The Sony PS4: Less Dazzle, More Social

The big makers of game consoles will renew their rivalry, and Sony has a chip on its shoulder

4 min read
Sony PS4
Photo: Sony

It’s showtime in the video-game industry again. Nintendo, Microsoft, and Sony are getting ready to unveil their next-generation consoles, the machines that will be at the heart of their strategies for years to come. Nintendo made the first play, with the release this past November of the Wii U, its first system to support high-definition graphics as well as a touch-pad controller. Microsoft has yet to announce the successor to its popular Xbox 360, though a new console—rumored to be called the Xbox 720—is expected this year.

But forget that for now and consider Sony, which has the most at stake here and has watched its once leading PlayStation franchise lose ground in recent years. Sony used to dazzle with its technological daring, but it has been more than six years since it introduced the PlayStation 3, and the company now finds itself in a fundamentally altered gaming universe, in which technological dazzle isn’t nearly as important as it used to be. So there’s more than the usual curiosity about Sony’s long-awaited next flagship console, the PlayStation 4, which many insiders and analysts expect will be introduced later this year.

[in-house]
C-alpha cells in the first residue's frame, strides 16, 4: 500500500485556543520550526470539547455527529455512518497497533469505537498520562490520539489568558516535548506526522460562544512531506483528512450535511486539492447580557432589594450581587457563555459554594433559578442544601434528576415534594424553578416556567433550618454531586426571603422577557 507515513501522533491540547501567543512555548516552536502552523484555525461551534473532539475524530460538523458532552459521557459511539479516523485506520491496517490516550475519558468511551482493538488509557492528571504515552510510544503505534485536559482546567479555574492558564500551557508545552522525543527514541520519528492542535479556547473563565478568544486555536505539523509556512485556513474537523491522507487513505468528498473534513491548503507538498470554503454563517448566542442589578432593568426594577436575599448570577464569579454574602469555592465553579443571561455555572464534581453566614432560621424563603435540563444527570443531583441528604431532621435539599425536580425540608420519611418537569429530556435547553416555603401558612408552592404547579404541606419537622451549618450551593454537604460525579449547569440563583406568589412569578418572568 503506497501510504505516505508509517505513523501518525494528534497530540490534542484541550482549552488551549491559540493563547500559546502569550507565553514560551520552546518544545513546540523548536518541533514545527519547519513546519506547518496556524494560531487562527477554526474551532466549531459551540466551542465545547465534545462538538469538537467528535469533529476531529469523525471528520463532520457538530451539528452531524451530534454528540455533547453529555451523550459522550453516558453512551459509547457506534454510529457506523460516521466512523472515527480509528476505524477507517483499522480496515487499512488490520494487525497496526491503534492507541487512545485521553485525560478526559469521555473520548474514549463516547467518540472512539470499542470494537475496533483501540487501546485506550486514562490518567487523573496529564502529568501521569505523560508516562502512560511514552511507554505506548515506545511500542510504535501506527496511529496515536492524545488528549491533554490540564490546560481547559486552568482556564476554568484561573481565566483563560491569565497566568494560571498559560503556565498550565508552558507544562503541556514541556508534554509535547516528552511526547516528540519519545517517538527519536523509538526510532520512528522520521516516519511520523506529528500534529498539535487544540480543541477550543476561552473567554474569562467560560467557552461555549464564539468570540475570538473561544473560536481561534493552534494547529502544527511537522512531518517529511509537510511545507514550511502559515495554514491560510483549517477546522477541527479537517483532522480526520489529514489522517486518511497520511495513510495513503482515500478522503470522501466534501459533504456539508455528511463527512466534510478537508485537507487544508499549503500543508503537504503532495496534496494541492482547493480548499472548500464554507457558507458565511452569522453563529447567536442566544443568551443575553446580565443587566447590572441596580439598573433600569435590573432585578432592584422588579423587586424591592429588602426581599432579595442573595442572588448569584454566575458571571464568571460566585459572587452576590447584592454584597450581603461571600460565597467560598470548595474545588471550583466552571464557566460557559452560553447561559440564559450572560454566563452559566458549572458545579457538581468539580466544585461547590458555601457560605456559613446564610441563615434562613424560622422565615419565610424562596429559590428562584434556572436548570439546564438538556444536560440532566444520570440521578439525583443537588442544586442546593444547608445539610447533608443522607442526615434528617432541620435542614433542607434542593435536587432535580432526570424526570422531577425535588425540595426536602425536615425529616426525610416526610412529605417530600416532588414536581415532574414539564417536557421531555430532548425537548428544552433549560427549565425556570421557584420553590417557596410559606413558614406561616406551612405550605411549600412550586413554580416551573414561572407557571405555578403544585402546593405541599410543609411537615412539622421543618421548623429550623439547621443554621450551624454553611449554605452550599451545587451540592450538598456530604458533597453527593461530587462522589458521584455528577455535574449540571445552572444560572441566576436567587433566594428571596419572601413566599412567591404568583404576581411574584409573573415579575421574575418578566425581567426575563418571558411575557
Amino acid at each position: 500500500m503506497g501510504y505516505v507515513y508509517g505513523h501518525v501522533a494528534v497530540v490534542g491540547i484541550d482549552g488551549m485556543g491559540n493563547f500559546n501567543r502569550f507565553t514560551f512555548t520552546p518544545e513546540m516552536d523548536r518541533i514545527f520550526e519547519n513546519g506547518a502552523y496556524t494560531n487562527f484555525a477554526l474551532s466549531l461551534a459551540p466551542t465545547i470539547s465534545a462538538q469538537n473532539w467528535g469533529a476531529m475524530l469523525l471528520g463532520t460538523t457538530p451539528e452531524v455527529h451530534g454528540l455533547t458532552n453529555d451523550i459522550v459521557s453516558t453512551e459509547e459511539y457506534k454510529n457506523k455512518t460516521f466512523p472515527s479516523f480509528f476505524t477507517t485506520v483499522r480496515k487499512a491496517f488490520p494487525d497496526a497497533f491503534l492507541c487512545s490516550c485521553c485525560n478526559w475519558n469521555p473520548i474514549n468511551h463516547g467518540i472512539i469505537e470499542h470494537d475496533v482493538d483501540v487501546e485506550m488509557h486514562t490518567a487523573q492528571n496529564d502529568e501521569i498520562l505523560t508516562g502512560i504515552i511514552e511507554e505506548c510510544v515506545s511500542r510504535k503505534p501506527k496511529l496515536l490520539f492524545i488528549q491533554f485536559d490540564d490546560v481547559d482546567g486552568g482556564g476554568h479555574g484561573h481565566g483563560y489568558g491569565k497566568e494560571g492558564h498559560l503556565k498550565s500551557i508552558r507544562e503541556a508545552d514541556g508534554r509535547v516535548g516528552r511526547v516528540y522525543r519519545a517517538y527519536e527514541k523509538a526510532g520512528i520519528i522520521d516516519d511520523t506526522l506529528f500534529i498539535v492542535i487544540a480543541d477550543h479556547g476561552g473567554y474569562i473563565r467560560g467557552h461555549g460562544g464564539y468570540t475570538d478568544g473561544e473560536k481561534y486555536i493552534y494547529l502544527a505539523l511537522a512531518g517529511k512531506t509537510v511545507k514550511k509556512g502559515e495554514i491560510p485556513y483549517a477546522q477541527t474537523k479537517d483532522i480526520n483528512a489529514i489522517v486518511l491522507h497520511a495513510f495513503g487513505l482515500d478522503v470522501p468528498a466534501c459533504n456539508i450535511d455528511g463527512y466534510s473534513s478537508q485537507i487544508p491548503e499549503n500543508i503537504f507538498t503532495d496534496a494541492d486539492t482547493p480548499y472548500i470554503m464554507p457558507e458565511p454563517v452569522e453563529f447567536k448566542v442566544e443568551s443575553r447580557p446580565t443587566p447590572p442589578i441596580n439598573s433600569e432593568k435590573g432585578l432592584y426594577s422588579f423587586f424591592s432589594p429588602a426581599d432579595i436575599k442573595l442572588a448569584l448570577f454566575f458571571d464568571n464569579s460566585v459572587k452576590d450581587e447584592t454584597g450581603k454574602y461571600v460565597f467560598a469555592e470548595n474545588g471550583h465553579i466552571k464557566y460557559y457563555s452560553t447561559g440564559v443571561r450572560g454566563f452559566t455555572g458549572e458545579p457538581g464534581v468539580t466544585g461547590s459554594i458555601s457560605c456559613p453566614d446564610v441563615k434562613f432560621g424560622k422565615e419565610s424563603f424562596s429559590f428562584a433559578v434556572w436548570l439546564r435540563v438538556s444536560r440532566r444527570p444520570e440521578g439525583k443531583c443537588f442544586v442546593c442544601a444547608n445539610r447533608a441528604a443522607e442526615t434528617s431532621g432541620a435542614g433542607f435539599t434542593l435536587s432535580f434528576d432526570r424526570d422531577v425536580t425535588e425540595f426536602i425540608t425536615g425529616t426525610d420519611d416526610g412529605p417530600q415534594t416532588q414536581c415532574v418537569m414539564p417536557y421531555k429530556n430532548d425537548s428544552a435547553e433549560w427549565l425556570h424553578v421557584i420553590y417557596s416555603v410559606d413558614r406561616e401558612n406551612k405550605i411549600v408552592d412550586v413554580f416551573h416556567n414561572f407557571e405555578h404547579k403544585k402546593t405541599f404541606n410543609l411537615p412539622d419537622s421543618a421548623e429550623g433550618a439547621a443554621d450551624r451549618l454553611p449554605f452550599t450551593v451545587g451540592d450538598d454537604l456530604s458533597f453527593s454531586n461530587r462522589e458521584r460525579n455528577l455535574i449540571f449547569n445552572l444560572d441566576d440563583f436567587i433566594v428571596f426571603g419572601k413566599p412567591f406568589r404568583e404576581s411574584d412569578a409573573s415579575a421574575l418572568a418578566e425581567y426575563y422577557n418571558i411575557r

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Video Friday: Turkey Sandwich

Your weekly selection of awesome robot videos

4 min read
A teleoperated humanoid robot torso stands in a kitchen assembling a turkey sandwich from ingredients on a tray

Video Friday is your weekly selection of awesome robotics videos, collected by your friends at IEEE Spectrum robotics. We also post a weekly calendar of upcoming robotics events for the next few months. Please send us your events for inclusion.

CoRL 2022: 14–18 December 2022, AUCKLAND, NEW ZEALAND

Enjoy today's videos!

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New AI Speeds Computer Graphics by Up to 5x

Neural rendering harnesses machine learning to paint pixels

5 min read
Four examples of Nvidia's Instant NeRF 2D-to-3D machine learning model placed side-by-side.

Nvidia Instant NeRF uses neural rendering to generate 3D visuals from 2D images.


On 20 September, Nvidia’s Vice President of Applied Deep Learning, Bryan Cantanzaro, went to Twitter with a bold claim: In certain GPU-heavy games, like the classic first-person platformer Portal, seven out of eight pixels on the screen are generated by a new machine-learning algorithm. That’s enough, he said, to accelerate rendering by up to 5x.

This impressive feat is currently limited to a few dozen 3D games, but it’s a hint at the gains neural rendering will soon deliver. The technique will unlock new potential in everyday consumer electronics.

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Get the Rohde & Schwarz EMI White Paper

Learn how to measure and reduce common mode electromagnetic interference (EMI) in electric drive installations

1 min read
Rohde & Schwarz

Nowadays, electric machines are often driven by power electronic converters. Even though the use of converters brings with it a variety of advantages, common mode (CM) signals are a frequent problem in many installations. Common mode voltages induced by the converter drive common mode currents damage the motor bearings over time and significantly reduce the lifetime of the drive.

Download this free whitepaper now!

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